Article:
Sharing (and eating!) at Garden Leader Round Tables

By April 15, 2014posts

Emily Frost, Denver Urban Gardens Events and Garden Leader Coordinator

Denver Urban Gardens envisions a network of closely-knit community gardens whose gardeners regularly engage with and support one another. The purpose of the Garden Leader Round Tables is to provide an opportunity for DUG’s network of over 300 volunteer community garden leaders to connect on a more intimate level. This program brings together a small group (10-15 leaders or steering committee members) around a particular topic of their interest or expertise, to collaborate in finding solutions to common problems that exist across the larger DUG network of community gardens. Round Tables provide garden leaders an opportunity to not only share expertise and ideas, but to engage with other community leaders who are experiencing the same challenges and joys that come with managing gardeners. Consistent with DUG values, these take place over a shared potluck meal. We’ve long known that gardeners are the best cooks!

In 2013, DUG hosted four Garden Leader Round Tables, addressing how to start a food donation program in the garden, increasing gardener engagement, effective communication strategies for conflict resolution, and how to raise funds and write grants. Here is what some of the garden leaders who attended have to say about their round table experiences:

“I always look forward to attending the leadership round tables that DUG hosts quarterly. They provide an opportunity to see the challenges in our garden from a fresh perspective and to learn what works, and doesn’t work, for other gardens.”

“Although issues faced within my garden may be new to me, they are not new to the network of DUG gardens, and the round tables are one place I can go to find support and guidance. I always come away inspired by the insight and creative ideas that are shared at these events.” – Amy Beck, garden leader at Rosedale Community Garden

“Using the information that Abbie and Emily shared with us garden leaders, my garden obtained a grant from the Colorado Parks and Recreation Association Foundation to help pay for a garden arbor. This was a sorely needed addition to the garden.”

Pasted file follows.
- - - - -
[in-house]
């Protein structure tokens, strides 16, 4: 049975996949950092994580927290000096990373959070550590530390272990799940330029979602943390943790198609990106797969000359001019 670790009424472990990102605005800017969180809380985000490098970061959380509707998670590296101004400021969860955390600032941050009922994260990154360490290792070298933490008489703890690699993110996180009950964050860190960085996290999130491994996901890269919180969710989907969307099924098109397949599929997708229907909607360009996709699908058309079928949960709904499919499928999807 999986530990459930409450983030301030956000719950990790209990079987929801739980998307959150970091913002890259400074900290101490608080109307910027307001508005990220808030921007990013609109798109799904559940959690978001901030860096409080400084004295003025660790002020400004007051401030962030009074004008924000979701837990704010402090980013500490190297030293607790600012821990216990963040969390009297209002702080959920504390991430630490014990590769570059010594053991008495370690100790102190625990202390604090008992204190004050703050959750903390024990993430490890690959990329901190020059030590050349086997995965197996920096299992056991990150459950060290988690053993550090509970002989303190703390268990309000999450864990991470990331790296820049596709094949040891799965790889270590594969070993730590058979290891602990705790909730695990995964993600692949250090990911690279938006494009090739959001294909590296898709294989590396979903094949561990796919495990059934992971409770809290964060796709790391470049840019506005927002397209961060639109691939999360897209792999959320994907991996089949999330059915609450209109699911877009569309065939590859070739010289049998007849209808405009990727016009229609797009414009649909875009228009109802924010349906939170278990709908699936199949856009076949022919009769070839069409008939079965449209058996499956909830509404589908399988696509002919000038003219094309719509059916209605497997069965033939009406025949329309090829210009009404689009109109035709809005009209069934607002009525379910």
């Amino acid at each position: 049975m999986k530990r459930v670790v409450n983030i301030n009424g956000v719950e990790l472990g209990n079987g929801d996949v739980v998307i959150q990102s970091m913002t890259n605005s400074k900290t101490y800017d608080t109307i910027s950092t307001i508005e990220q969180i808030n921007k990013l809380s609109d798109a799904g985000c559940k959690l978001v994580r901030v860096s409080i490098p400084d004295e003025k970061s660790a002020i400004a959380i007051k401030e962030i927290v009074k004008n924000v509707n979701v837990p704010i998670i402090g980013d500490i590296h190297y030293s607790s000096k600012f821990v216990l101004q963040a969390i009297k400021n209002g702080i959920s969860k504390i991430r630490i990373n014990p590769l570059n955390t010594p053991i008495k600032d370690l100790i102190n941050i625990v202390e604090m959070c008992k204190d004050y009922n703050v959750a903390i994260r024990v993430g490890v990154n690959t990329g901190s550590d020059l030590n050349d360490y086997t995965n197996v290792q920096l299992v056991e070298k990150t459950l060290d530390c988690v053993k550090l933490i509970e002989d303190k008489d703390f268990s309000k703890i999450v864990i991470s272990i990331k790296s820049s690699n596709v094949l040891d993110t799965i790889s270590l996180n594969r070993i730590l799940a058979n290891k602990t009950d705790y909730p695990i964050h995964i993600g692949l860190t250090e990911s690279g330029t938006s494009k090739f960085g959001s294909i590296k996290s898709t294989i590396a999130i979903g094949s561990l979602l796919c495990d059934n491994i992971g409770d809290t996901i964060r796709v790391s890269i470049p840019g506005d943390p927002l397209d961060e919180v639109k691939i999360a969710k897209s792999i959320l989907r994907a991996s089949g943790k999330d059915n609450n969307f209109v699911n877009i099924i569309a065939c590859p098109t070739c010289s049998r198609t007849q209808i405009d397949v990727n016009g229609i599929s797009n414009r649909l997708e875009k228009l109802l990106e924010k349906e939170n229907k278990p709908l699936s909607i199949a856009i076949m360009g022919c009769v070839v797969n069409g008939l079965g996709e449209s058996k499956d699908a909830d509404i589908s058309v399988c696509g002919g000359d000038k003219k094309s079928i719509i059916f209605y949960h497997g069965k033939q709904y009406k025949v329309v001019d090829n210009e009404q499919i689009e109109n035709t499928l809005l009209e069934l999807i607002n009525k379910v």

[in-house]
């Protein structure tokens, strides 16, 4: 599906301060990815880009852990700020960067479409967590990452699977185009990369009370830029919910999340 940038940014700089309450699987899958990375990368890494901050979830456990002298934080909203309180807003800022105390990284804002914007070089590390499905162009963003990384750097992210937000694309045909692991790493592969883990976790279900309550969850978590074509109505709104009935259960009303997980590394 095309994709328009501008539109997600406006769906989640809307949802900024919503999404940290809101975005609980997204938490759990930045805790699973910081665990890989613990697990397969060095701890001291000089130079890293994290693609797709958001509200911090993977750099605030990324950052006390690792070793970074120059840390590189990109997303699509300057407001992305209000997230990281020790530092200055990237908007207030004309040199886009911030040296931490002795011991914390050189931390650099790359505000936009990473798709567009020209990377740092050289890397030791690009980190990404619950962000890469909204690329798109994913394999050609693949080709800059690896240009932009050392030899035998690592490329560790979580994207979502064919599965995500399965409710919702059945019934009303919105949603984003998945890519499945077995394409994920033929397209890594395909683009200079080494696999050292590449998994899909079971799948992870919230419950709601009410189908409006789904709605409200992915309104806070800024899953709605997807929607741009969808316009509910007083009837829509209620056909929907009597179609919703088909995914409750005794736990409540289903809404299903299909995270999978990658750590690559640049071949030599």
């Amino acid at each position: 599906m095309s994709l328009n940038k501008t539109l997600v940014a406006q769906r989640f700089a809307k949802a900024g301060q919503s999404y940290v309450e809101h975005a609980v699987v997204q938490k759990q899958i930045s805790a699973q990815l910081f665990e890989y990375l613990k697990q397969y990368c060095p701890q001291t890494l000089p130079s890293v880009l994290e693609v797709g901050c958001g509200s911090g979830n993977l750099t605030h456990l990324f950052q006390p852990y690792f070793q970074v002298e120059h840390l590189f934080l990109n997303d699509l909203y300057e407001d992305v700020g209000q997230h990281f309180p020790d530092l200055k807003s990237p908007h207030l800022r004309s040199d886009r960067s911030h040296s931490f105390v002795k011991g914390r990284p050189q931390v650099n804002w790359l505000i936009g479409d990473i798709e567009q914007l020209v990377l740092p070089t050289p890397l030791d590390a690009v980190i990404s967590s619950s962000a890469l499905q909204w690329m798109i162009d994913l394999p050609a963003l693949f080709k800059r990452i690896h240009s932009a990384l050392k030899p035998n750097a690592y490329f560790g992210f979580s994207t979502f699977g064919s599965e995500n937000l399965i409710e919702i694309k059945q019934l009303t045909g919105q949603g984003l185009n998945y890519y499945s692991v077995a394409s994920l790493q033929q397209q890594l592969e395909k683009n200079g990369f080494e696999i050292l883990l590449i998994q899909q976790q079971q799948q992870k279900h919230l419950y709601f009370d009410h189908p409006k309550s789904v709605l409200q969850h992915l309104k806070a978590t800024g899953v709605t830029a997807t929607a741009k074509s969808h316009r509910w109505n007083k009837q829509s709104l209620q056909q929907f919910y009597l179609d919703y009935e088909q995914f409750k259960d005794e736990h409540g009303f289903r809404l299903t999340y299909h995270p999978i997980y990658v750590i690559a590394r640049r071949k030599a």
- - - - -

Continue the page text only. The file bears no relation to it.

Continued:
“Two years ago Megan Bradley from Cooking Matters talked to a group of us garden leaders at a Round Table about food donations and hunger in America. One fact she shared that I still vividly recall is that over 275,000 people in Colorado are food insecure. That staggering number reinforces the potential benefit that can come from donating any amount of the produce that may be discarded from your garden to a food bank or other worthy organization. We dedicated an entire plot to Project Angel Heart this year and it produced an estimated $400 worth of vegetables for them.” – Len Lingo, garden leader at TAXI Community Garden

“As a brand new garden leader at Ruby Hill Community Garden, I found that it was easy to be consumed by the details, needs and challenges of both plants and people at our specific garden alone. In August, I attended a round table discussion regarding communication in the garden.  The opportunity to step out of the Ruby Hill Community Garden into the larger network of other gardener leaders was an enlightening experience! Not only did I feel a supportive environment and have an opportunity to network, but I no longer felt alone in some of those  “unique” challenges. I left the round table discussion with an abundance of ideas and the courage to step out and implement them.” – Sharona Thompson, garden leader at Ruby Hill Community Garden

Thank you to all of the attendees who have come out to share their wisdom and collaborate with other garden leaders. We are excited to continue this program and provide more opportunities for garden leaders to connect with one another across the network. Learn more about 2014’s Garden Leader Round Tables, and how to register, at

Do you have an idea for a Garden Leader Round Table topic? We’d love to hear it! Please contact Emily Frost at or 303.292.9900. 

Back to The Underground News: Spring 2014